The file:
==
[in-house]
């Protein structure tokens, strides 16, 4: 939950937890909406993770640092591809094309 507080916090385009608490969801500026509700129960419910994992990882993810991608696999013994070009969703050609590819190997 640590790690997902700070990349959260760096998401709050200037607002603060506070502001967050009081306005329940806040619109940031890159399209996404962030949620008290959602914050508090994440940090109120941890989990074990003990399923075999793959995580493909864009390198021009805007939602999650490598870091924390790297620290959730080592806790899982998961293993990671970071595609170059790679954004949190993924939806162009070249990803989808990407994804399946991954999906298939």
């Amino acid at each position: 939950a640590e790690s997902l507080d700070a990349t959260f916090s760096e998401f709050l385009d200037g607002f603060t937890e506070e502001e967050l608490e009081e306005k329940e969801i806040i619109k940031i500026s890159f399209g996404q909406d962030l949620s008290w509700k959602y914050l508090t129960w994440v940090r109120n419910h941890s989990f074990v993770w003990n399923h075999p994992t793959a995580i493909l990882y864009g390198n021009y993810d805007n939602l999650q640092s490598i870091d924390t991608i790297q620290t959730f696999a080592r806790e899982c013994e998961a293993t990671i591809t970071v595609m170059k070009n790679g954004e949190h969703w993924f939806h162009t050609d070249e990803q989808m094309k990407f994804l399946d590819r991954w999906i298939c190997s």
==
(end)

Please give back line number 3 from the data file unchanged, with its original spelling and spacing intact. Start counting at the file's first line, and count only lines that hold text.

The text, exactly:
């Amino acid at each position: 939950a640590e790690s997902l507080d700070a990349t959260f916090s760096e998401f709050l385009d200037g607002f603060t937890e506070e502001e967050l608490e009081e306005k329940e969801i806040i619109k940031i500026s890159f399209g996404q909406d962030l949620s008290w509700k959602y914050l508090t129960w994440v940090r109120n419910h941890s989990f074990v993770w003990n399923h075999p994992t793959a995580i493909l990882y864009g390198n021009y993810d805007n939602l999650q640092s490598i870091d924390t991608i790297q620290t959730f696999a080592r806790e899982c013994e998961a293993t990671i591809t970071v595609m170059k070009n790679g954004e949190h969703w993924f939806h162009t050609d070249e990803q989808m094309k990407f994804l399946d590819r991954w999906i298939c190997s």